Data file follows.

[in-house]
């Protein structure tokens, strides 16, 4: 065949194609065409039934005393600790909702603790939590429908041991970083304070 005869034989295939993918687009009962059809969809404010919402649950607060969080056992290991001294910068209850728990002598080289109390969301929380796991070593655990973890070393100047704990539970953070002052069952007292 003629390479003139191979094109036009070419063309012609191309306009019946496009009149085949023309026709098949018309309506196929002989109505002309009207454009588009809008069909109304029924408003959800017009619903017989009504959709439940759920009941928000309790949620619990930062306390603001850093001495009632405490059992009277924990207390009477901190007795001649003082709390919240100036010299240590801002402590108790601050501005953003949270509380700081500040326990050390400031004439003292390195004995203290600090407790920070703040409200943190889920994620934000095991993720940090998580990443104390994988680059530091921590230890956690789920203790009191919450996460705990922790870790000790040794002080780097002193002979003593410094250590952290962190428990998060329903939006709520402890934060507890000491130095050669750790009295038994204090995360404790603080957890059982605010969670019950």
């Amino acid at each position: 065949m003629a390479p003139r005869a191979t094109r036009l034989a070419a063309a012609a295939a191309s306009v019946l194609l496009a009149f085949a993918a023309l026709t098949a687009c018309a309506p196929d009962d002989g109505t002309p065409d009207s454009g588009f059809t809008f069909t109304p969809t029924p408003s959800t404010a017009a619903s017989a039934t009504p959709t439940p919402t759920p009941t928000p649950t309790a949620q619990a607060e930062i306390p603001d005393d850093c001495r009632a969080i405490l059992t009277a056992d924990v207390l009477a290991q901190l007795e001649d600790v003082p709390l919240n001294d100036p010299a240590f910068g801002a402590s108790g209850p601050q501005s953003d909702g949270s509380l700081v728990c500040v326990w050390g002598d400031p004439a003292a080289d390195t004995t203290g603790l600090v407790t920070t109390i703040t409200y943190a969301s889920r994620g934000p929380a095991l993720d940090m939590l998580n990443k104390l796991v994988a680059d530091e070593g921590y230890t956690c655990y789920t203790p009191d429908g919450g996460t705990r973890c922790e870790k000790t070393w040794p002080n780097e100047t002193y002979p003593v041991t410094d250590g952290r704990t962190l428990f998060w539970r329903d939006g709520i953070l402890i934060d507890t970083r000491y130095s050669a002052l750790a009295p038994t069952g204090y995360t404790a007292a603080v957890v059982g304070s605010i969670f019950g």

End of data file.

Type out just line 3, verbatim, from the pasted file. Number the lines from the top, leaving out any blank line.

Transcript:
């Amino acid at each position: 065949m003629a390479p003139r005869a191979t094109r036009l034989a070419a063309a012609a295939a191309s306009v019946l194609l496009a009149f085949a993918a023309l026709t098949a687009c018309a309506p196929d009962d002989g109505t002309p065409d009207s454009g588009f059809t809008f069909t109304p969809t029924p408003s959800t404010a017009a619903s017989a039934t009504p959709t439940p919402t759920p009941t928000p649950t309790a949620q619990a607060e930062i306390p603001d005393d850093c001495r009632a969080i405490l059992t009277a056992d924990v207390l009477a290991q901190l007795e001649d600790v003082p709390l919240n001294d100036p010299a240590f910068g801002a402590s108790g209850p601050q501005s953003d909702g949270s509380l700081v728990c500040v326990w050390g002598d400031p004439a003292a080289d390195t004995t203290g603790l600090v407790t920070t109390i703040t409200y943190a969301s889920r994620g934000p929380a095991l993720d940090m939590l998580n990443k104390l796991v994988a680059d530091e070593g921590y230890t956690c655990y789920t203790p009191d429908g919450g996460t705990r973890c922790e870790k000790t070393w040794p002080n780097e100047t002193y002979p003593v041991t410094d250590g952290r704990t962190l428990f998060w539970r329903d939006g709520i953070l402890i934060d507890t970083r000491y130095s050669a002052l750790a009295p038994t069952g204090y995360t404790a007292a603080v957890v059982g304070s605010i969670f019950g």